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I wouldn’t hesitate to call myself a confident person. For the most part, I can handle myself like a normal human being in social settings, I don’t have any glaring insecurities that come to the forefront of my mind, and I’m not afraid to speak up in a situation that warrants it. That being said, I am an absolute pussy when it comes to actual confrontation.
I don’t mind discussing things with someone, but as soon as someone gets heated or intense, I tend to shut down. Most of the time, it’s because I literally just don’t care enough about the topic or the person to put that kind of emotional effort into the conversation, and when other people feel things it tends to make me uncomfortable.
I’d just rather go with the flow than make a huge deal about something in most situations. Recently, however, I found myself in a situation that required me to do the exact opposite of what I’m normally comfortable with.
I just had my second annual evaluation at work last week, and I had to go to battle for a massive pay raise with a company that didn’t want to pay me shit.
I was so desperately uncomfortable throughout the entire ordeal that a large part of me just wanted to nod my head at the penny for penny raise they offered me and get the fuck out of there. But I didn’t. I held my ground, even though I also peed myself a little bit.
Now, some of you may be thinking that this really isn’t that difficult of a situation. People negotiate for more pay every single day; it’s not that big a deal. That’s where you’re wrong. I was sitting at the opposite end of a table from three men, all at least fifteen years older than me, telling them what they offered to pay me wasn’t good enough.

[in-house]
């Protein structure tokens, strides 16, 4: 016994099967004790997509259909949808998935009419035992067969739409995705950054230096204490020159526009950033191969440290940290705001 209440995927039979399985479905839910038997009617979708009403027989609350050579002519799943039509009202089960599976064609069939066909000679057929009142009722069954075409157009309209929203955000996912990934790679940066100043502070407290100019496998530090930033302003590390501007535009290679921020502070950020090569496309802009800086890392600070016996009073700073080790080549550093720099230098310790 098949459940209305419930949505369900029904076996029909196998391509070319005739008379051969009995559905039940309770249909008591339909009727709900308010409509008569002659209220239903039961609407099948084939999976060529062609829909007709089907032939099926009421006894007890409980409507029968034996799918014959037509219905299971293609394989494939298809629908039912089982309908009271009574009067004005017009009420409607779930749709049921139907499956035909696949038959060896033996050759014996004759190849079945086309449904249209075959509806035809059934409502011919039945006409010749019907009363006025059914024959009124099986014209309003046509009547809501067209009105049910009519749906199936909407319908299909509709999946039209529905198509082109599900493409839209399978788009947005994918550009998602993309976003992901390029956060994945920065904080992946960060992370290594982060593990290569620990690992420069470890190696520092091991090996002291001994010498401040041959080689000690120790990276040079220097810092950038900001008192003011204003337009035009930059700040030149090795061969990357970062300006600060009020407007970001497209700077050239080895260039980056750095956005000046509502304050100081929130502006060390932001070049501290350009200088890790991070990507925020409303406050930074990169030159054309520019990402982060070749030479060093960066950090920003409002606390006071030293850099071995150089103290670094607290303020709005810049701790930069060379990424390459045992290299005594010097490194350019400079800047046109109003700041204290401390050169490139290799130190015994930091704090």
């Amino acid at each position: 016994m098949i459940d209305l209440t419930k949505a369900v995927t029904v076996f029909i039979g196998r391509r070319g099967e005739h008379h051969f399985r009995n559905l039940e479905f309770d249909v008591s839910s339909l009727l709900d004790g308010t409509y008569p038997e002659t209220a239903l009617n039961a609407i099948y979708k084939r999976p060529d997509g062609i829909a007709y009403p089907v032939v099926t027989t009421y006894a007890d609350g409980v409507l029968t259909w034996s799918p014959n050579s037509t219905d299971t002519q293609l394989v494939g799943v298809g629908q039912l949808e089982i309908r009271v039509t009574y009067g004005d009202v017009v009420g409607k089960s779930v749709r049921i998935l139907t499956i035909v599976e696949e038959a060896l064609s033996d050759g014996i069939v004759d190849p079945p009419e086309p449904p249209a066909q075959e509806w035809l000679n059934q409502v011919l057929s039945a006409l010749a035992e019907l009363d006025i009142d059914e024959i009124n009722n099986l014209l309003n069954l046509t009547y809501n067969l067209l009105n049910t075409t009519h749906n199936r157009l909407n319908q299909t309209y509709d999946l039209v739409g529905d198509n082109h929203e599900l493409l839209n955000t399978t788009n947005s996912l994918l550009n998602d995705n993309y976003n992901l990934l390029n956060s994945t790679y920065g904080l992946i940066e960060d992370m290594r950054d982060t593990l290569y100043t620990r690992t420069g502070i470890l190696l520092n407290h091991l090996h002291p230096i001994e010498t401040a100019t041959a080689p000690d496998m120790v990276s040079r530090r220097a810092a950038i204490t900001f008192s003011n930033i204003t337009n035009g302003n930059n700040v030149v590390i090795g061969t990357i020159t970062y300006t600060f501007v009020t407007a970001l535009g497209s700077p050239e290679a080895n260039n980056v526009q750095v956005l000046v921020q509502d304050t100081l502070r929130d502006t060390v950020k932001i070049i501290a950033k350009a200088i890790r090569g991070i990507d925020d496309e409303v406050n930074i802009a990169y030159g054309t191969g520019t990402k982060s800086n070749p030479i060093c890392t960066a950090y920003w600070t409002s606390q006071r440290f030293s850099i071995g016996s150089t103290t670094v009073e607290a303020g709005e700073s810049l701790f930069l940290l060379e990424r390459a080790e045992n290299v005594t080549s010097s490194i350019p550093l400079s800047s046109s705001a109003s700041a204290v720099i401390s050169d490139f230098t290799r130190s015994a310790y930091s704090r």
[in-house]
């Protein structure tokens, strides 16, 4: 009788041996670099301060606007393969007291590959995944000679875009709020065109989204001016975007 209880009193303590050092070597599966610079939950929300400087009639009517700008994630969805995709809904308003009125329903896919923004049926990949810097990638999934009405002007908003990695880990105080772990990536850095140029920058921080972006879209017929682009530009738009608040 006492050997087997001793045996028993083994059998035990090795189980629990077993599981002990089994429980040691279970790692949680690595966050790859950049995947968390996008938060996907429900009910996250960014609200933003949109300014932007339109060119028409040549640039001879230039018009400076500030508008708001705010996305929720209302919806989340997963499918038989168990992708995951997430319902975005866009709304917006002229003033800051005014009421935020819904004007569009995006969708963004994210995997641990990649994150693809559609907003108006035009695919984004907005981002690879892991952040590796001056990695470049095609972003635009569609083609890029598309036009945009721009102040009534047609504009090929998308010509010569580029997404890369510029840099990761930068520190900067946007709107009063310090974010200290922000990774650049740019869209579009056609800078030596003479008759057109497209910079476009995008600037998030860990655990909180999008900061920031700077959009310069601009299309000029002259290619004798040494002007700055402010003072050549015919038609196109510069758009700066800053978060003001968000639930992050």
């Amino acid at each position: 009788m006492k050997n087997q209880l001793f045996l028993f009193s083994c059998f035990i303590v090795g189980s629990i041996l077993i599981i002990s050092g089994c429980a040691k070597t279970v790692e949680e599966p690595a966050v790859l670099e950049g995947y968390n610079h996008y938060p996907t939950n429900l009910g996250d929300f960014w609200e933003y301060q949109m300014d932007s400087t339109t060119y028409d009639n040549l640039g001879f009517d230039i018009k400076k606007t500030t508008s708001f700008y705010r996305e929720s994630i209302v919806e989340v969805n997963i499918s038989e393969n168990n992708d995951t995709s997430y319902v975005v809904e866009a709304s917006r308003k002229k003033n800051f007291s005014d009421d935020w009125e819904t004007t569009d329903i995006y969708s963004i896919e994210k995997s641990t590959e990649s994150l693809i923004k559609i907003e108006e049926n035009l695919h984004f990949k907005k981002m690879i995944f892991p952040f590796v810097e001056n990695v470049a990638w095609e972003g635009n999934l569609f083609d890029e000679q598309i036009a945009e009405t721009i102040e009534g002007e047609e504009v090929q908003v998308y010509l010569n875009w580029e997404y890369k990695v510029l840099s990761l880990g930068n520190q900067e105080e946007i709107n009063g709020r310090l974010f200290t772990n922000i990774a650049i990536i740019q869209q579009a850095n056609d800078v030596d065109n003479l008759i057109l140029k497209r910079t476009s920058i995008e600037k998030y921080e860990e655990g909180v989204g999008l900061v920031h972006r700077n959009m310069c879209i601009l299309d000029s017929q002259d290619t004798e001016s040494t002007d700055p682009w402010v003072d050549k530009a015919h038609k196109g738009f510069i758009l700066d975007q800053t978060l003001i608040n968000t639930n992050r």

Is there anything more uncomfortable than discussing money? Why is it so awkward to talk about? It’s like going in there and trying to talk about pooping. We all have it in common, it’s a necessary part of life, but it still can be weird to chat about. Talking about money is normally considered rude, or at least a bit of a faux pas, so talking about it in depth is strange.
I sat in my Interview Dress that I break out once a year and I wiped my sweaty hands on my chair as we discussed the new role I’d taken on, the extra responsibilities I’d been handed with my last promotion, and my growth in general. I knew they’d probably offer me a raise and I knew it wouldn’t be enough, so I’d come prepared with a range I thought was acceptable and all my reasoning as to why I should be paid more than a slave wage. Even with all my mental preparation and the fact that I’m an educated and mostly capable human being, it was still really fucking awkward.
It was near the end of the interview. My supervisor was wrapping things up, happy to have gotten through another evaluation without something being thrown at him, when I blurted out this sentence: “I’d like to revisit pay before we finish.” Nothing crazy, right? Wrong.
It was like I’d dropped the atom bomb. All three men looked at me with their mouths open like dead fish, as though they were just now realizing that I knew perfectly well that I deserved more than they were offering. They expected me to be a good little girl and run back to my desk, clutching my evaluation in gratitude that no one yelled at me.
I didn’t do that, even though a big part of me wanted to. I then launched into my spiel about why I should be paid more, complete with statistics and a running list of my accomplishments, as well as presenting a range I thought would be more appropriate.
They still stared at me like I’d grown another set of ears, but they listened. When I finished, my boss told me he was impressed with my prostitute-like sales pitch of myself (not his phrasing) and said they’d go about rewriting the suggested amount into my contract with HR. I accepted those terms. Then I thanked them for their time, walked outside, and immediately burst into tears. A victory? Sort of. .
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